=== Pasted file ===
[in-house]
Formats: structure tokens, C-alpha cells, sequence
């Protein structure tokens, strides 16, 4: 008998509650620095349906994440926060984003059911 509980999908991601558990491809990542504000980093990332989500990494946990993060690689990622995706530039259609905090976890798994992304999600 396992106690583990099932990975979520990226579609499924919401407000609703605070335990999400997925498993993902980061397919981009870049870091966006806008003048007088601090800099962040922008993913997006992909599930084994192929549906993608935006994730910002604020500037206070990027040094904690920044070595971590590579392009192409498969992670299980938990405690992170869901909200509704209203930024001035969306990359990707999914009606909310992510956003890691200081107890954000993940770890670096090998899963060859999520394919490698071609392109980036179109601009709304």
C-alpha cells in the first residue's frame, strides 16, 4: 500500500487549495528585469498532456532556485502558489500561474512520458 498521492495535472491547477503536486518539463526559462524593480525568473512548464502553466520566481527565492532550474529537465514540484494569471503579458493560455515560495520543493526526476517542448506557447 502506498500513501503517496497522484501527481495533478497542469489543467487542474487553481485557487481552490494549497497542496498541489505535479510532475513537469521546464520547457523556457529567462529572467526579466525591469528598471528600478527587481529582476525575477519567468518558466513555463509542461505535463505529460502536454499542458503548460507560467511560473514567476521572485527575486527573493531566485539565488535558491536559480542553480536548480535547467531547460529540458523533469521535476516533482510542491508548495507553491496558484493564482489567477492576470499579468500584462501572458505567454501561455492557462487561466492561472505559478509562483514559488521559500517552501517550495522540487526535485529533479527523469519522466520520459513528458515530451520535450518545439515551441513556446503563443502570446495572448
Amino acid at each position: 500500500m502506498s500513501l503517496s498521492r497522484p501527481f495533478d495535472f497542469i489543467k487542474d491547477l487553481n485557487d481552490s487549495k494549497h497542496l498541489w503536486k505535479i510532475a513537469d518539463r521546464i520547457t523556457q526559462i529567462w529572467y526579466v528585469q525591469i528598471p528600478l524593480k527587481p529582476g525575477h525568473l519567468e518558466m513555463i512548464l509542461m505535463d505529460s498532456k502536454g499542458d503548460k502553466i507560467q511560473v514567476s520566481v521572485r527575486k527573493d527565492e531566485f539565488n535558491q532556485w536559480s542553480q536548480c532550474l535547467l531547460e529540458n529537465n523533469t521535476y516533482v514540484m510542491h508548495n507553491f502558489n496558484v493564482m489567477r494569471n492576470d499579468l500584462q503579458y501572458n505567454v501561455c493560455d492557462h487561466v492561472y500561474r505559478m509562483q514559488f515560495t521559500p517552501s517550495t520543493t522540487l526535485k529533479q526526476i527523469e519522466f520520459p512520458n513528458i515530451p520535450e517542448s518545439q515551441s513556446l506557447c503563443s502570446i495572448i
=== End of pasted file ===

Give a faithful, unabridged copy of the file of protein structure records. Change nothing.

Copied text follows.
[in-house]
Formats: structure tokens, C-alpha cells, sequence
């Protein structure tokens, strides 16, 4: 008998509650620095349906994440926060984003059911 509980999908991601558990491809990542504000980093990332989500990494946990993060690689990622995706530039259609905090976890798994992304999600 396992106690583990099932990975979520990226579609499924919401407000609703605070335990999400997925498993993902980061397919981009870049870091966006806008003048007088601090800099962040922008993913997006992909599930084994192929549906993608935006994730910002604020500037206070990027040094904690920044070595971590590579392009192409498969992670299980938990405690992170869901909200509704209203930024001035969306990359990707999914009606909310992510956003890691200081107890954000993940770890670096090998899963060859999520394919490698071609392109980036179109601009709304």
C-alpha cells in the first residue's frame, strides 16, 4: 500500500487549495528585469498532456532556485502558489500561474512520458 498521492495535472491547477503536486518539463526559462524593480525568473512548464502553466520566481527565492532550474529537465514540484494569471503579458493560455515560495520543493526526476517542448506557447 502506498500513501503517496497522484501527481495533478497542469489543467487542474487553481485557487481552490494549497497542496498541489505535479510532475513537469521546464520547457523556457529567462529572467526579466525591469528598471528600478527587481529582476525575477519567468518558466513555463509542461505535463505529460502536454499542458503548460507560467511560473514567476521572485527575486527573493531566485539565488535558491536559480542553480536548480535547467531547460529540458523533469521535476516533482510542491508548495507553491496558484493564482489567477492576470499579468500584462501572458505567454501561455492557462487561466492561472505559478509562483514559488521559500517552501517550495522540487526535485529533479527523469519522466520520459513528458515530451520535450518545439515551441513556446503563443502570446495572448
Amino acid at each position: 500500500m502506498s500513501l503517496s498521492r497522484p501527481f495533478d495535472f497542469i489543467k487542474d491547477l487553481n485557487d481552490s487549495k494549497h497542496l498541489w503536486k505535479i510532475a513537469d518539463r521546464i520547457t523556457q526559462i529567462w529572467y526579466v528585469q525591469i528598471p528600478l524593480k527587481p529582476g525575477h525568473l519567468e518558466m513555463i512548464l509542461m505535463d505529460s498532456k502536454g499542458d503548460k502553466i507560467q511560473v514567476s520566481v521572485r527575486k527573493d527565492e531566485f539565488n535558491q532556485w536559480s542553480q536548480c532550474l535547467l531547460e529540458n529537465n523533469t521535476y516533482v514540484m510542491h508548495n507553491f502558489n496558484v493564482m489567477r494569471n492576470d499579468l500584462q503579458y501572458n505567454v501561455c493560455d492557462h487561466v492561472y500561474r505559478m509562483q514559488f515560495t521559500p517552501s517550495t520543493t522540487l526535485k529533479q526526476i527523469e519522466f520520459p512520458n513528458i515530451p520535450e517542448s518545439q515551441s513556446l506557447c503563443s502570446i495572448i